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China’s Overseas Development Finance Totaled $10.5 Billion in 2020-21, Lowest in Recent Years

China’s Overseas Development Finance by Year, 2008-2021. Source: Boston University Global Development Policy Center, 2023.

By Rebecca Ray

After providing a staggering amount of finance for overseas development projects in the wake of the global financial crisis, Chinese overseas development finance has been on a general downward trend for several years. New data shows the pandemic years of 2020 and 2021 are no exception.

The China’s Overseas Development Finance (CODF) Database, managed by the Boston University Global Development Policy Center, recorded 28 new loan commitments in 2020 and 2021 worth a combined value of $10.5 billion, the lowest in recent years.

A new policy brief shares insights on the state of China’s overseas development finance from 2008-2021 and how borrowers, sectors and loan types have changed over the years, especially compared to the World Bank.

Key Findings From the Global Development Policy Center’s Latest Research on Chinese Overseas Development Financing:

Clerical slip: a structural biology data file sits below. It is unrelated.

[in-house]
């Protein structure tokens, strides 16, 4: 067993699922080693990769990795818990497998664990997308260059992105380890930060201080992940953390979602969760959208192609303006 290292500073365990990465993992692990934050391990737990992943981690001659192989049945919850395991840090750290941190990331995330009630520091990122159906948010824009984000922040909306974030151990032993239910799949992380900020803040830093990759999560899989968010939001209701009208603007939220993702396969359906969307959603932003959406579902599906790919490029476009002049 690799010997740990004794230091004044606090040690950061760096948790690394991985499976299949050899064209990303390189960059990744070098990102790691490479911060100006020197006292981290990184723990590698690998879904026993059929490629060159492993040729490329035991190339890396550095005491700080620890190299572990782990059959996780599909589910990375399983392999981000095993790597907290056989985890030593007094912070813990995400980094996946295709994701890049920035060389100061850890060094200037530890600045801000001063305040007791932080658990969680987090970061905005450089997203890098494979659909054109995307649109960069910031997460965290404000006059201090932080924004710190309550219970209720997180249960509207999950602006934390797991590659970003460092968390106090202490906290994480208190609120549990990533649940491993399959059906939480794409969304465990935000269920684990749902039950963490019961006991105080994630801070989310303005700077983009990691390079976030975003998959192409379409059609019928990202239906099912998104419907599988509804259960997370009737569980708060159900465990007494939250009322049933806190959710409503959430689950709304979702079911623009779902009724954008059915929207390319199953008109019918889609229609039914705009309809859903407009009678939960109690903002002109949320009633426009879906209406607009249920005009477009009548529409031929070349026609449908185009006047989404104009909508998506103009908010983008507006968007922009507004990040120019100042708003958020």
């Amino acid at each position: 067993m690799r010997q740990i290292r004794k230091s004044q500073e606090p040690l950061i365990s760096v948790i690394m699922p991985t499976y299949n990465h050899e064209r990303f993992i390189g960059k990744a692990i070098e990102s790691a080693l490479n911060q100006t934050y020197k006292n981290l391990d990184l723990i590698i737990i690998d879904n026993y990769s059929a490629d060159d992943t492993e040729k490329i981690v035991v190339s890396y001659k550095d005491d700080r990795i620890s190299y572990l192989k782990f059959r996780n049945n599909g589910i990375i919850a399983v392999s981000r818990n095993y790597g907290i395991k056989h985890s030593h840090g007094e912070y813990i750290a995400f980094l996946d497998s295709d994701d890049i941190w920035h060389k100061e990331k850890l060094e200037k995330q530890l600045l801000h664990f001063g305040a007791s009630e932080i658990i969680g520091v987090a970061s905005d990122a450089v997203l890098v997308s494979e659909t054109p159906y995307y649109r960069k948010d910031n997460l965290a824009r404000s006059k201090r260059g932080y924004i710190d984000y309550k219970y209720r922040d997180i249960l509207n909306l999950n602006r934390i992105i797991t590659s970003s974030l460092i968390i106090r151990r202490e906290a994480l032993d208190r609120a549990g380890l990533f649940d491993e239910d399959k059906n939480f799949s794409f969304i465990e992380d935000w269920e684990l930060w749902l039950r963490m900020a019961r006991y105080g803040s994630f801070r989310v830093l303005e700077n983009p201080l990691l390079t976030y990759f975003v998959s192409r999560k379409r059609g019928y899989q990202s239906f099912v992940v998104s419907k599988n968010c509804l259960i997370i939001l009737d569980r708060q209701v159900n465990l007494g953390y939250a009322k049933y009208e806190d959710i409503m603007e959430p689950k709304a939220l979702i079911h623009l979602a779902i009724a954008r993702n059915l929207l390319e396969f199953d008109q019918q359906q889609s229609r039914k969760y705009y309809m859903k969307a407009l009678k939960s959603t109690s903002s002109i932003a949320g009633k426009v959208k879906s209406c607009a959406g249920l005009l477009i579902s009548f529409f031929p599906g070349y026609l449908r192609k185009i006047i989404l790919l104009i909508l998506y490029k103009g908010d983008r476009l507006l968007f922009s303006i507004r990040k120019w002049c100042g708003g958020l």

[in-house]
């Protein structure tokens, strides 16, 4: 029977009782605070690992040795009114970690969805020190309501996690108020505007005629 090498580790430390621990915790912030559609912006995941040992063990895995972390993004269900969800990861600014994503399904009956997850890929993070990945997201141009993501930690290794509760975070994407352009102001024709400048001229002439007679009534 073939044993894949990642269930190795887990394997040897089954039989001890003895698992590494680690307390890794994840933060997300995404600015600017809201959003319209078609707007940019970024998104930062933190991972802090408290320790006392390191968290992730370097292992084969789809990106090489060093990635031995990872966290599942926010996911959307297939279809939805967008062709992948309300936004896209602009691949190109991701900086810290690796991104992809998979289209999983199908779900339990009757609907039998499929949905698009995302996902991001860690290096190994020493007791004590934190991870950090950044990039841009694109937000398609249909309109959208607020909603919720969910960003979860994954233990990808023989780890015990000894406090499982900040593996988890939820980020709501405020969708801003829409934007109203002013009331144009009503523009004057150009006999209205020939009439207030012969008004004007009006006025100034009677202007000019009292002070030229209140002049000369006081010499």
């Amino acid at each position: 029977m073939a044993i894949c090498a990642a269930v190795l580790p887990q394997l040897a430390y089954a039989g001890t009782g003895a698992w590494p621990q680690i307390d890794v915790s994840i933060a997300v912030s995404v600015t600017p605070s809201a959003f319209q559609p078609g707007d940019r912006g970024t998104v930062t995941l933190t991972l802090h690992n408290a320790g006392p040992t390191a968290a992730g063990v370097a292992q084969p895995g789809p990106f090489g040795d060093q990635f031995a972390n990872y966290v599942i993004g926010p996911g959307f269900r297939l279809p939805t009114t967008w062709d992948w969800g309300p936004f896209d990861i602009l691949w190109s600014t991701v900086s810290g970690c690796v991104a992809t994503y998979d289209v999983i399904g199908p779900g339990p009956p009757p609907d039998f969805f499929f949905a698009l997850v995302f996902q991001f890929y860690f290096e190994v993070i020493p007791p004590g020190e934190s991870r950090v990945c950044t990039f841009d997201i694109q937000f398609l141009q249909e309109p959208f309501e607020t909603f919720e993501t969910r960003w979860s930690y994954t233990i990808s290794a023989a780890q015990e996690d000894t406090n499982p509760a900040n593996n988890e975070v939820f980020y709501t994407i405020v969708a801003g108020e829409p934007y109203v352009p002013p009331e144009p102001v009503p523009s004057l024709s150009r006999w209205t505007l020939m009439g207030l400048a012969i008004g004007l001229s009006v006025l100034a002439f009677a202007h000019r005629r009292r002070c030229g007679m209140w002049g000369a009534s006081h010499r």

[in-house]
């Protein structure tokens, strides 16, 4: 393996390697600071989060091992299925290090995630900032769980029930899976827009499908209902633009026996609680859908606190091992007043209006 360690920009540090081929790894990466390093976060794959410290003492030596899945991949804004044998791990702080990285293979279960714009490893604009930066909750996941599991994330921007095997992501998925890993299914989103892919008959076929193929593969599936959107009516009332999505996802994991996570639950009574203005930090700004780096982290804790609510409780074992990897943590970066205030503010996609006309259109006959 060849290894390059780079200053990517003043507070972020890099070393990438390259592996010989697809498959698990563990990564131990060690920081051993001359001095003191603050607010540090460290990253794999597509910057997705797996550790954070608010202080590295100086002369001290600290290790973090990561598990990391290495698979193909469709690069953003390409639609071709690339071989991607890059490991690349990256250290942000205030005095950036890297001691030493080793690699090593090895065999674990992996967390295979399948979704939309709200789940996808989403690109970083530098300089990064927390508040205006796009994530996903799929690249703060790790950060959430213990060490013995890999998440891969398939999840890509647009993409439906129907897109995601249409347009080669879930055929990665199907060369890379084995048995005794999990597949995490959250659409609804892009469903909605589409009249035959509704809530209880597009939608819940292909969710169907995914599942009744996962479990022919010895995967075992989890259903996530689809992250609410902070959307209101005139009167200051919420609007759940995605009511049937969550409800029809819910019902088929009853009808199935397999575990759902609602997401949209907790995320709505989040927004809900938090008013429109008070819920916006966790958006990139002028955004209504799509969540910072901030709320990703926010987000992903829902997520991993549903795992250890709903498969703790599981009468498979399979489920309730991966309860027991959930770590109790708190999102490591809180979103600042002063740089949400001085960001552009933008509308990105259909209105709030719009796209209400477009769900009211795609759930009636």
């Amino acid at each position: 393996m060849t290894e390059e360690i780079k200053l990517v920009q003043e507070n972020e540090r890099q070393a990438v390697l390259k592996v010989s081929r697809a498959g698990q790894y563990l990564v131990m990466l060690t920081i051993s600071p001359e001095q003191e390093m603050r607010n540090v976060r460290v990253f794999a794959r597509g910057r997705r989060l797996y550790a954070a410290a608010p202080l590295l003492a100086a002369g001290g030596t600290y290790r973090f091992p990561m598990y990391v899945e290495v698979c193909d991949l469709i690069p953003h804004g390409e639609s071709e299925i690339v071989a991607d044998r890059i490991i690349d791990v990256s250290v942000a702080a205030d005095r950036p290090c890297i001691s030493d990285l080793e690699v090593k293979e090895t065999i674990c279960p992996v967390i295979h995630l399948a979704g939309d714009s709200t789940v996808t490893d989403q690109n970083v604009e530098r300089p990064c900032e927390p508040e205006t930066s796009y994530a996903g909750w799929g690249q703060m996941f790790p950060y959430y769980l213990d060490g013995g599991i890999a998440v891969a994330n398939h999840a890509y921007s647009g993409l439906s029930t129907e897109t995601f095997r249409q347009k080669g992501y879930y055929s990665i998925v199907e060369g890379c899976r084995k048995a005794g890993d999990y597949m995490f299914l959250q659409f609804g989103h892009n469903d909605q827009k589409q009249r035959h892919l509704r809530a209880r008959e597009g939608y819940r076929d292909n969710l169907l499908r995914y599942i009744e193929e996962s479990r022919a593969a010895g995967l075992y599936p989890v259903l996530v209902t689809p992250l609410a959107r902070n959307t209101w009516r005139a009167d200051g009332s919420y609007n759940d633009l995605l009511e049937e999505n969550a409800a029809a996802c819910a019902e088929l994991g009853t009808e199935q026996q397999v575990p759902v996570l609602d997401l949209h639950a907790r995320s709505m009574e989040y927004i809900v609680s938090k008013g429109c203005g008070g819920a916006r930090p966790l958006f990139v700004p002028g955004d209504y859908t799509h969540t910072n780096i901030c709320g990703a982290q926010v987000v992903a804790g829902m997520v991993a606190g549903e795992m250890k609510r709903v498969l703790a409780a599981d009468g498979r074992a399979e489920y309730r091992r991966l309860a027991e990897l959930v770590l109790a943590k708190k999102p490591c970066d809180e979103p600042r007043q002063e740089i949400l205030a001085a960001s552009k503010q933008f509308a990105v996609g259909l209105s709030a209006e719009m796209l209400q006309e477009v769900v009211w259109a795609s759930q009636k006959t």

• TOTAL # OF LOAN COMMITMENTS: The CODF Database records a total of 1,099 Chinese overseas development finance commitments made to 100 countries, totaling $498 billion between 2008-2021. This level of lending (83 percent of World Bank sovereign lending during these years) places China’s development finance institutions (DFIs) among the most active DFIs in the world. Loans have been made on nearly every continent, with concentrations in Southeast Asia, Africa and South America.
  • CHINA’S NEW “SMALL IS BEAUTIFUL” APPROACH: As Chinese overseas development finance has fallen in total value, so too has the average loan commitment size, both in monetary value and in the geographic footprint of financed projects. This trend supports the “small is beautiful” approach to Chinese economic engagement in recent years, which prioritizes smaller and more targeted projects.
  • WHERE IS THE MONEY GOING?  China’s development finance has been concentrated among its top ten borrowers — Angola, Argentina, Bangladesh, Brazil, Ecuador, Iran, Kazakhstan, Pakistan, Russia and Venezuela — which account for $296.3 billion, or 59 percent, of total loan commitments. The top three sectors for China’s development finance are extraction and pipelines, transport and power, accounting for $331 billion, or 66 percent, of total loan commitments.

Rebecca Ray is a Senior Academic Researcher at Boston University’s Global Development Policy Center


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